Working with Sinn Fein '˜hardest thing in politics': Elliott

Working with Sinn Fein is probably the hardest thing in politics because some of them 'have a very serious past' '“ and events such as Michelle O'Neill's glorification of the Loughgall IRA terror gang doesn't make it any easier, Tom Elliott has said.

Sinn Fein Northern Ireland leader Michelle ONeill participated in and delivered a speech at the commemoration event in Tyrone on Sunday
Sinn Fein Northern Ireland leader Michelle ONeill participated in and delivered a speech at the commemoration event in Tyrone on Sunday

The UUP MP added his voice to a chorus of condemnation following Ms O’Neill’s participation in an IRA commemoration at the weekend.

Mr Elliott said working with the republican party has never been easy but the actions of their Northern Ireland leader in Sunday’s event makes it all the more difficult.

Ms O’Neill gave a speech at the event in Cappagh, Co Tyrone.

The eight IRA men were killed as they approached Loughgall RUC station with a bomb in a hijacked digger. A civilian was also killed in the ambush.

Mr Elliott’s comments echo those of DUP MP Gregory Campbell, who expressed a similar view in an interview with the News Letter.

Referring to Ms O’Neill’s participation in the Loughgall commemoration, Mr Campbell had said: “It is totally and utterly abhorrent to unionists and I’m sure to many nationalists as well, that somebody should be paying tribute to those who were trying to murder innocent policemen.”

He added: “The business of working with Sinn Fein – it doesn’t make it easy.”

Speaking to the News Letter, Mr Elliott said: “It has never been easy working with Sinn Fein.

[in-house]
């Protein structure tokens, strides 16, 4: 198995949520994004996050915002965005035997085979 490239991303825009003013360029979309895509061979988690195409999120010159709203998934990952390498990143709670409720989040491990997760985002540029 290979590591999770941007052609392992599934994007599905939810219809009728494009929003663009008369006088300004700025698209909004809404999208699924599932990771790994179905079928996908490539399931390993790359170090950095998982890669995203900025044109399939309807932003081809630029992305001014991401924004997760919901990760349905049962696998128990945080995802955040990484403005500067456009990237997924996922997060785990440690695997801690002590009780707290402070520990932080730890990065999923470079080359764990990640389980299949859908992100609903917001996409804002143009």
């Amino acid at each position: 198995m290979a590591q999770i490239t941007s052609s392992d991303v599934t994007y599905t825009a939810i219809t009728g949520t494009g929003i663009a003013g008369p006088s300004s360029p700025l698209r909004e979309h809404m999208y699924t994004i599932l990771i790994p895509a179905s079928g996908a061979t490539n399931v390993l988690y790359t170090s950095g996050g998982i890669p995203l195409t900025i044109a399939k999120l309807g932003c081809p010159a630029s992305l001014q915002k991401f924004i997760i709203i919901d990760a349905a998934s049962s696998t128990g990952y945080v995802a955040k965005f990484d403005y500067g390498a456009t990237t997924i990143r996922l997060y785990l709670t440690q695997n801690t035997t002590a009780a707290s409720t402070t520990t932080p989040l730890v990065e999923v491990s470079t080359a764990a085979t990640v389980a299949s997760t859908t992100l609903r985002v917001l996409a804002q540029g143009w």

“People need to realise that it is probably one of the most difficult aspects of politics working with people, some of whom have a very serious past. It is certainly not an easy task and events like this certainly don’t make it any easier.”

He explained: “Michelle O’Neill is glorifying those terrorists who left broken homes, children without fathers, women without husbands, mothers and fathers without sons or daughters.”

The Alliance Party’s deputy leader has also expressed concern about the risk of “glorifying” the actions of “paramilitary or terrorist organisations”.

In the first statement issued by Alliance on the Loughgall commemorations, Dr Stephen Farry said: “While we respect families, friends and communities will want to remember loved ones, regardless of the circumstances in which it happened, there is a risk of remembrance also glorifying their actions.” He added: “There was never any justification for any activities from paramilitary or terrorist organisations.”

Meanwhile, the Catholic Church has yet to distance itself from the event, which used land owned by the church as an assembly point. The News Letter has contacted the church on repeated occasions to ask whether it will condemn the commemoration but it has yet to respond.